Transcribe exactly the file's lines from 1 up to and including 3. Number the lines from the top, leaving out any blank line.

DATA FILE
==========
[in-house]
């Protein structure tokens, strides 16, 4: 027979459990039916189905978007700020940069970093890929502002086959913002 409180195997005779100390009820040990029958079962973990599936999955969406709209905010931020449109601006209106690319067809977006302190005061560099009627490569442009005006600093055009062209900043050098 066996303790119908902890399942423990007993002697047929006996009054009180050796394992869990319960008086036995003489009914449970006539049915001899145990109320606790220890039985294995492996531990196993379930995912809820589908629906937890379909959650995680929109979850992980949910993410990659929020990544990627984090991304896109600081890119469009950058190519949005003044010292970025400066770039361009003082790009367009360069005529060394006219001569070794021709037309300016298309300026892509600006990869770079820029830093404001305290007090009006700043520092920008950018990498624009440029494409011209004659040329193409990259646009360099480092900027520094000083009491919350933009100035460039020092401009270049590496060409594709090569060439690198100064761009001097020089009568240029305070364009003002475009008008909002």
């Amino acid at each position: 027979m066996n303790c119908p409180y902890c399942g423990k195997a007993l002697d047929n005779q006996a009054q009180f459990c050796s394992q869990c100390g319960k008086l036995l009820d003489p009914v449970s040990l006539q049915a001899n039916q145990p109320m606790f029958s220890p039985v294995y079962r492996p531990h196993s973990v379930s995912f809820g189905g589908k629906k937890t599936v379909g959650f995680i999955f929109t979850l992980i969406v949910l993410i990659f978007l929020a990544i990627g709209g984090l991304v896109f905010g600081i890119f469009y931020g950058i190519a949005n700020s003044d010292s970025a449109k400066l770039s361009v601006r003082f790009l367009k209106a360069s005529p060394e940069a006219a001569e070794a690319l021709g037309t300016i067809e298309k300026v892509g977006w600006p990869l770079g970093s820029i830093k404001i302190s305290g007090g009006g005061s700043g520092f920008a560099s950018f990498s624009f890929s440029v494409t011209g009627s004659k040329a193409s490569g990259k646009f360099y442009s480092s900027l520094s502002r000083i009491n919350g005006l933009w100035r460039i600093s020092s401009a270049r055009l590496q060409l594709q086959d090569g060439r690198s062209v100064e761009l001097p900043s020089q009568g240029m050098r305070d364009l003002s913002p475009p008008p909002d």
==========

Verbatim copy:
[in-house]
């Protein structure tokens, strides 16, 4: 027979459990039916189905978007700020940069970093890929502002086959913002 409180195997005779100390009820040990029958079962973990599936999955969406709209905010931020449109601006209106690319067809977006302190005061560099009627490569442009005006600093055009062209900043050098 066996303790119908902890399942423990007993002697047929006996009054009180050796394992869990319960008086036995003489009914449970006539049915001899145990109320606790220890039985294995492996531990196993379930995912809820589908629906937890379909959650995680929109979850992980949910993410990659929020990544990627984090991304896109600081890119469009950058190519949005003044010292970025400066770039361009003082790009367009360069005529060394006219001569070794021709037309300016298309300026892509600006990869770079820029830093404001305290007090009006700043520092920008950018990498624009440029494409011209004659040329193409990259646009360099480092900027520094000083009491919350933009100035460039020092401009270049590496060409594709090569060439690198100064761009001097020089009568240029305070364009003002475009008008909002």
């Amino acid at each position: 027979m066996n303790c119908p409180y902890c399942g423990k195997a007993l002697d047929n005779q006996a009054q009180f459990c050796s394992q869990c100390g319960k008086l036995l009820d003489p009914v449970s040990l006539q049915a001899n039916q145990p109320m606790f029958s220890p039985v294995y079962r492996p531990h196993s973990v379930s995912f809820g189905g589908k629906k937890t599936v379909g959650f995680i999955f929109t979850l992980i969406v949910l993410i990659f978007l929020a990544i990627g709209g984090l991304v896109f905010g600081i890119f469009y931020g950058i190519a949005n700020s003044d010292s970025a449109k400066l770039s361009v601006r003082f790009l367009k209106a360069s005529p060394e940069a006219a001569e070794a690319l021709g037309t300016i067809e298309k300026v892509g977006w600006p990869l770079g970093s820029i830093k404001i302190s305290g007090g009006g005061s700043g520092f920008a560099s950018f990498s624009f890929s440029v494409t011209g009627s004659k040329a193409s490569g990259k646009f360099y442009s480092s900027l520094s502002r000083i009491n919350g005006l933009w100035r460039i600093s020092s401009a270049r055009l590496q060409l594709q086959d090569g060439r690198s062209v100064e761009l001097p900043s020089q009568g240029m050098r305070d364009l003002s913002p475009p008008p909002d």